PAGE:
To illustrate the importance of reference points, let’s consider a classical experimental paradigm. Imagine I give you 50 dollars and then I ask you to bet on a coin toss: if the coin comes up heads, you give me 25 dollars, whereas you will earn a certain amount of money if the coin comes up tails. What is the minimum amount of reward money it would take for you to accept the bet? Now imagine instead that I told you that I am going to give you 50 dollars in five minutes time, but first I give you the chance to take the same bet. How much reward money would it take for you to accept the bet?
If you randomly assign people to two groups, and ask one group of people to bet under the first circumstance, and the other to bet under the second, you get very different patterns. People who bet money they see as their own are much more hesitant to lose it, and need a much bigger incentive to be persuaded to take the bet. This is because they frame their current financial situation as a reference, from which a lost bet would lead to a loss, whereas winning the bet would lead to a gain. By contrast, those who are told they will be given 50 dollars in the future are already in a framework of gain, whether or not they win the bet. This matters, because people are much more sensitive to losses than to gains. This is called loss aversion, and it is the main reason for the importance of reference points in prospect theory. (add graph of the value function?)
So why does reliance on references matter under the veil of ignorance? Rawls expects people to ignore their circumstances when judging a society, and focus on avoiding the risk of poverty. However, under a veil of ignorance, a poor person is unlikely to judge a society in the same way a wealthy person would, because he does not use absolute metrics, but, instead, his own reference points.
Prospect Theory Under a Veil of Ignorance
Most human societies, both now and in the past, have tended to have a roughly Pareto distribution. Large swathes of a society often possess only a little of its wealth.
One observation that baffles political commentators is that many in the lower classes tend to vote for political parties that maintain the unequal status quo, rather than promote economic equality. This is often described as voting against one’s own interests. However, prospect theory suggests that this is more complicated than it seems. Perhaps people resist high taxes for the super rich because they overestimate their likelihood of becoming rich, owing to the status quo-justifying belief that anyone can make it if they work hard enough. This effect will not be fully undone by a veil of ignorance, since the overvaluing of extremely low probabilities still applies. Furthermore, when a poor person is placed under the veil, and asked to consider being assigned a random position in one of the two societies, he brings his reference with him. As such, he is likely to consider the egalitarian society as a certain, moderate gain, and overestimate the low probability of becoming wealthy in the non-egalitarian society, while remaining relatively insensitive to the prospect of poverty. Under these circumstances, is it really surprising that a poor person under the veil might choose to bet on the unequal society? After all, what has he got to lose? By contrast, a middle-class man would pick an egalitarian society when under the veil, due to loss aversion, evoked by the possibility of living in poverty in an unequal society. This could be exacerbated by his overvaluation of the certainty of avoiding poverty, and the diminishing returns of becoming super-wealthy. Interestingly, this middle-class perspective is quite similar to the loss averse answer Rawls envisages. A very wealthy person might also prefer the unequal society, since, while both evoke strong loss aversion, the unequal society allows for the (overvalued) possibility of maintaining one’s wealth.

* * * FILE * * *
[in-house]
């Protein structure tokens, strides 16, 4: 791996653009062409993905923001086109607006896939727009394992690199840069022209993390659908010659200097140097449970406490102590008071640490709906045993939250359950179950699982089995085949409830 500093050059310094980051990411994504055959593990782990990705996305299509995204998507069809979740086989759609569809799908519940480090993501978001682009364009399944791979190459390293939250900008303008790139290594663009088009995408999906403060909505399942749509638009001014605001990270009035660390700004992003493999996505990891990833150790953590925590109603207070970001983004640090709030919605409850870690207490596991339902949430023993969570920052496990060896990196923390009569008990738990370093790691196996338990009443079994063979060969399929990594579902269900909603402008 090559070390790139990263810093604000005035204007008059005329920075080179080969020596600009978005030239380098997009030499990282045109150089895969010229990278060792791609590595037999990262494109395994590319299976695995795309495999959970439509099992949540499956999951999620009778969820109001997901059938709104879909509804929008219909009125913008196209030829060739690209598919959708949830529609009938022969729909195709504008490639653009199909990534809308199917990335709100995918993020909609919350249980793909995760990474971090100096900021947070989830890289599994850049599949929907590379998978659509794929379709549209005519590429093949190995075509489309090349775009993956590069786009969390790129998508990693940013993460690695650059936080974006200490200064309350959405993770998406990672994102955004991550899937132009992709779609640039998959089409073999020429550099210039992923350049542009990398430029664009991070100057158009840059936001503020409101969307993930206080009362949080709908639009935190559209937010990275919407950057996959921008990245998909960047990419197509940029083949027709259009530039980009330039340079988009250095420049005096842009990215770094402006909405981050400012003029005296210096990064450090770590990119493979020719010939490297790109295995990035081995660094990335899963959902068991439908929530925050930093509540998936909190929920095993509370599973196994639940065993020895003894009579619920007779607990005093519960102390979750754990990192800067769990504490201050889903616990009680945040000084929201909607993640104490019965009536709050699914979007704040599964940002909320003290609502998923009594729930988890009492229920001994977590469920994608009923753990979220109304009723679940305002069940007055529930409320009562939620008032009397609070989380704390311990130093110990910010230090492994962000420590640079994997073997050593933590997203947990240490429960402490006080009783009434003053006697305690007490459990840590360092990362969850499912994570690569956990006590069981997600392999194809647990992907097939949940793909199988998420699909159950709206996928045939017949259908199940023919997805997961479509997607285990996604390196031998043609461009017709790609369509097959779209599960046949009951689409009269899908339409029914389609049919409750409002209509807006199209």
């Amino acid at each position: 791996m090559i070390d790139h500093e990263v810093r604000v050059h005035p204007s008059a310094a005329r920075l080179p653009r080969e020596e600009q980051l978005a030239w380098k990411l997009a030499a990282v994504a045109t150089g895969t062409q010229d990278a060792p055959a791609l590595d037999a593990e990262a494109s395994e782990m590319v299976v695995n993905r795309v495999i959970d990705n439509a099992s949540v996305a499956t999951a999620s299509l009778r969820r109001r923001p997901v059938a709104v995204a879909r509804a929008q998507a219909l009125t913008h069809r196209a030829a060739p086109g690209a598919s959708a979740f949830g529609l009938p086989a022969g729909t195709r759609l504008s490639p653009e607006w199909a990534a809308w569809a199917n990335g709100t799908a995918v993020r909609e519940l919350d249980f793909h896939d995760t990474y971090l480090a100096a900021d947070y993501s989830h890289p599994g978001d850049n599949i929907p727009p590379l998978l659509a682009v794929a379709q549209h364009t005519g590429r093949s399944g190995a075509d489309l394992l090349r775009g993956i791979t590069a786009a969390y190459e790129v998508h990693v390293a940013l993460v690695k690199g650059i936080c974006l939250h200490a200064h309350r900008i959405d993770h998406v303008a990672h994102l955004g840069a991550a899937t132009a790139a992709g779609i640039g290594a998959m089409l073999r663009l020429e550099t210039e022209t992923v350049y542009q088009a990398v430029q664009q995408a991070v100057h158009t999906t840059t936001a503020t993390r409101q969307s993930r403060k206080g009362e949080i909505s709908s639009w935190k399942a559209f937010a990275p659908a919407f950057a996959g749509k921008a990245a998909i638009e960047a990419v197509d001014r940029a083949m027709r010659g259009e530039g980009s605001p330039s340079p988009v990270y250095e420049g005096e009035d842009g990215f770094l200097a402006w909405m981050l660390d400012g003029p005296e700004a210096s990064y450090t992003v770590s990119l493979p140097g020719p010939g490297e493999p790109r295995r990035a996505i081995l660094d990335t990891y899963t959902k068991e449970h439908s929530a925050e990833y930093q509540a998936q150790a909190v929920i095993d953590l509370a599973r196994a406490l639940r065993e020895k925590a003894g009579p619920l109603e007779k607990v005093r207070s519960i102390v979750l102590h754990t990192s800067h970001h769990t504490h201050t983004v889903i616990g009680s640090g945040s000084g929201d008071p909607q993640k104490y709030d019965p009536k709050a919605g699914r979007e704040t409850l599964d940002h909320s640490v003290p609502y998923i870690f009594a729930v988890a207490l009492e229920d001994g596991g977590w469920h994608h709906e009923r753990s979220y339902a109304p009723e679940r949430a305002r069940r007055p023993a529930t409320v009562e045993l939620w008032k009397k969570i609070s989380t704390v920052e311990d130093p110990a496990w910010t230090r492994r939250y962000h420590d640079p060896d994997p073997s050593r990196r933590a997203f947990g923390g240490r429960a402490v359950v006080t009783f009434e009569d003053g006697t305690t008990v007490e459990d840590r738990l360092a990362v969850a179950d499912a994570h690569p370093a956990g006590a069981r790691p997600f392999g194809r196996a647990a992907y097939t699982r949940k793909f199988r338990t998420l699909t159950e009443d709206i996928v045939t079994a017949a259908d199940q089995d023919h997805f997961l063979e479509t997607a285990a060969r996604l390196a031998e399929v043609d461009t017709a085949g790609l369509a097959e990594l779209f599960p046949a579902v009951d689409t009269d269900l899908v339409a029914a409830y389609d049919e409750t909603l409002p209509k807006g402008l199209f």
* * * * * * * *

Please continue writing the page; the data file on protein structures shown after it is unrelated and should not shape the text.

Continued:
Human psychology undermines the key purpose of the veil of ignorance: namely, to allow individuals to judge a society independently of their current situations. Even Rawls might not be able to avoid these effects, since his own perspective may be the result of his socioeconomic background. While the rational, utilitarian choice under the veil of ignorance is equality, it seems unlikely that people under the veil would make rational evaluations. Thus, the veil of ignorance might be mostly effective in convincing middle-class individuals to support welfarism, because of people’s class-dependent reference points, and the way they evaluate extreme probabilities.